When the people of Pflugerville rejected a $10.7 million bond proposition for an Animal Shelter, that didn’t end the need for improvements to the city’s service. I believe the measure was defeated because it was exorbitant and largely unnecessary. I’ve personally presented a plan to various council members and the city manager that addresses the issues which led to the bond proposal, while also addressing the cost concerns that came later.
Our faithful volunteers demonstrated the need for an attractive and prominent facility to aid in the care and adoption of those cats and dogs. Those of us with a sharp eye on the city’s finances recognized the importance of utilizing the investments in the existing facility. My proposal includes site-work to mitigate the existing flood plan while constructing a new adoption facility adjacent to the current shelter, but with frontage and visibility on Pecan, one of our city’s main streets. My initial estimate puts this plan at less than one-third the cost of the rejected bond proposal.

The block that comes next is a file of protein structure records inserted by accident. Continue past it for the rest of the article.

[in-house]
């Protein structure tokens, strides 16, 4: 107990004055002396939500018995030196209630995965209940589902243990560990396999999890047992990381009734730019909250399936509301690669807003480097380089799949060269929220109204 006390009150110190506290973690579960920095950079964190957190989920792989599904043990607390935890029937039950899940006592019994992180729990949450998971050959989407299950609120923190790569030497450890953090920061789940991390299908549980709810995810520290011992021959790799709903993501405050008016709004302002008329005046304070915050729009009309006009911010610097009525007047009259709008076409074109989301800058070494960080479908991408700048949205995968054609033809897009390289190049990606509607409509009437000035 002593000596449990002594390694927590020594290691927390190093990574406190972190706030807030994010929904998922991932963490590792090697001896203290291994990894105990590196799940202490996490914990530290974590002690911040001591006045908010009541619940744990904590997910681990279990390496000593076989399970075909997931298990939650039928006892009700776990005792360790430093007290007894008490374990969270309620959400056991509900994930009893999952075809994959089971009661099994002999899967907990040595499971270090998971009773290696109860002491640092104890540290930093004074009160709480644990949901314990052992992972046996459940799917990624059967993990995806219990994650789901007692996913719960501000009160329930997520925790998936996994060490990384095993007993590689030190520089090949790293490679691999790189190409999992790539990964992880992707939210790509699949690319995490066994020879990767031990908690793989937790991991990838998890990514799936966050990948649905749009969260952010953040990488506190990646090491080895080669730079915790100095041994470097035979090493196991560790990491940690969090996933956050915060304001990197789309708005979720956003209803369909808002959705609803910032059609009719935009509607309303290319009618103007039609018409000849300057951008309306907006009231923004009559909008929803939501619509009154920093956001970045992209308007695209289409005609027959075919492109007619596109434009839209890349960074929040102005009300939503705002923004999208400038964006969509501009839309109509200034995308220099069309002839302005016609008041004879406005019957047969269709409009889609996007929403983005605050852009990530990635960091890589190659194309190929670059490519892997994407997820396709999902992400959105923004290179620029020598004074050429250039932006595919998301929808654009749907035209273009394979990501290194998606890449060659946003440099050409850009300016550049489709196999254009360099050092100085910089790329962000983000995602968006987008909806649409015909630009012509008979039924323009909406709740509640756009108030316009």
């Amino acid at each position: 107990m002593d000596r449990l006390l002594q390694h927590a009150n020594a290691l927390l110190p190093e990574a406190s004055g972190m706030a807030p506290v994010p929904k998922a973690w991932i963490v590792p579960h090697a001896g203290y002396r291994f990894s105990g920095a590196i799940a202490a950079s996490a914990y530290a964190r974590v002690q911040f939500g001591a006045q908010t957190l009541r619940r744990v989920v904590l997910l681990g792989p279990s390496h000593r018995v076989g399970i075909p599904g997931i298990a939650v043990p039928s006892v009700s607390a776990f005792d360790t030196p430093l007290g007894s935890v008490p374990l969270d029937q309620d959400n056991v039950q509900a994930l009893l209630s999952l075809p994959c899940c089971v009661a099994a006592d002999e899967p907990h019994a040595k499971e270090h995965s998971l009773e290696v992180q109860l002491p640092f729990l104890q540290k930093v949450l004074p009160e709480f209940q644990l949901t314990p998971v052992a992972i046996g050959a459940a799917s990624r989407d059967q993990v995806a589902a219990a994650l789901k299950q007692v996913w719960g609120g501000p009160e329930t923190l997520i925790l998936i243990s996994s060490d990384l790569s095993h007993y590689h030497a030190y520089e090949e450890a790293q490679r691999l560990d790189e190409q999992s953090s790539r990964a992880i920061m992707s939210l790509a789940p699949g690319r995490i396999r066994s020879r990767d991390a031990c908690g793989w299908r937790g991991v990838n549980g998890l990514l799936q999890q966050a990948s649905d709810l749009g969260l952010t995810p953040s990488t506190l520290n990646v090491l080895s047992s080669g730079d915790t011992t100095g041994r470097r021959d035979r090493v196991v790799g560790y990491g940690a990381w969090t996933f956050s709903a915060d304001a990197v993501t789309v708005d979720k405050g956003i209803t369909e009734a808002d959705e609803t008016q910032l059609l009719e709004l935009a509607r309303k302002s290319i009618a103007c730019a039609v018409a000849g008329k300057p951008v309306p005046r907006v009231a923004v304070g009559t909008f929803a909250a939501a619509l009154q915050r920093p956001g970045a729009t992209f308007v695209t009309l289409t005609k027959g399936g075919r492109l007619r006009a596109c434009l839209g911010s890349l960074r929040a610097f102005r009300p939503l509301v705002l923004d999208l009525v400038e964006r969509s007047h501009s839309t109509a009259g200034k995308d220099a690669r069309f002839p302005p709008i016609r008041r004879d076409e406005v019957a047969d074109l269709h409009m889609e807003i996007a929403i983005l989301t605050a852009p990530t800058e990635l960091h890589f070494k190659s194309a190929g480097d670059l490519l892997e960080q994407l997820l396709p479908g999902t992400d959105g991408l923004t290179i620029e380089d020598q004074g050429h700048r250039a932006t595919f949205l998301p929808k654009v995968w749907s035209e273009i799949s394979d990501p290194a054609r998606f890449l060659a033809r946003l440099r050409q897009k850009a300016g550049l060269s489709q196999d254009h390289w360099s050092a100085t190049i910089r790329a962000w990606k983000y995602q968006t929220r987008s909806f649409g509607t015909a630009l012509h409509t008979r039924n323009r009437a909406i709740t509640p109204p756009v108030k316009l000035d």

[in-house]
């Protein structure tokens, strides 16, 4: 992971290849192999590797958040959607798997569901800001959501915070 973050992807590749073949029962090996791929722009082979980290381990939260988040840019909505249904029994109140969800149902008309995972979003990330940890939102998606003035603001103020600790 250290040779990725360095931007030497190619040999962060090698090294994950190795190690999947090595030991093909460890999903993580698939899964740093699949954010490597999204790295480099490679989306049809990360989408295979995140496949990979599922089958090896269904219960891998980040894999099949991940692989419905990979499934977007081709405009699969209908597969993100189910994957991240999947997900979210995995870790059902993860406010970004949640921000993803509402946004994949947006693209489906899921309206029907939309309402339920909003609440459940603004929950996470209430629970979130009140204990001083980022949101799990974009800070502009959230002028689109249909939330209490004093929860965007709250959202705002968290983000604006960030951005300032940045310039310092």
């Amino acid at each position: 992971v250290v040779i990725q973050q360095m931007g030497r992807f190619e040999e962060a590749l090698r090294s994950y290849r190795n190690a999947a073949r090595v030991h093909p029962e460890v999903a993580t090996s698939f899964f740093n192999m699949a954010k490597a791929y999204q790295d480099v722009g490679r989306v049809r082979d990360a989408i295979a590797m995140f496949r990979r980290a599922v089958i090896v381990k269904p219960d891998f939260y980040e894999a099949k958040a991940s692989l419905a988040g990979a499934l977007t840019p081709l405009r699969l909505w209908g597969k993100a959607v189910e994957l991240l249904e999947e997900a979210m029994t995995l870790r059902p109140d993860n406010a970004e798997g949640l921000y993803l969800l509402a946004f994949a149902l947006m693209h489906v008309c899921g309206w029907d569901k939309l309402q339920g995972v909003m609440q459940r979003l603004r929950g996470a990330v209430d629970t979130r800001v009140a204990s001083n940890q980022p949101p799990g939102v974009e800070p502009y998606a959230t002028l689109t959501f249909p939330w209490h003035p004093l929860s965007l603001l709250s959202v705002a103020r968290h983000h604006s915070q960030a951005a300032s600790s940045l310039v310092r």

We must remember that a facility is only part of the solution. Simple policy and staffing initiatives can have a huge impact on the time a pet spends waiting to be reclaimed, or ultimately adopted. Allowing our volunteers a few additional responsibilities will greatly reduce the time that an animal spends at the shelter, which ultimately mean fewer kennels and less space is necessary.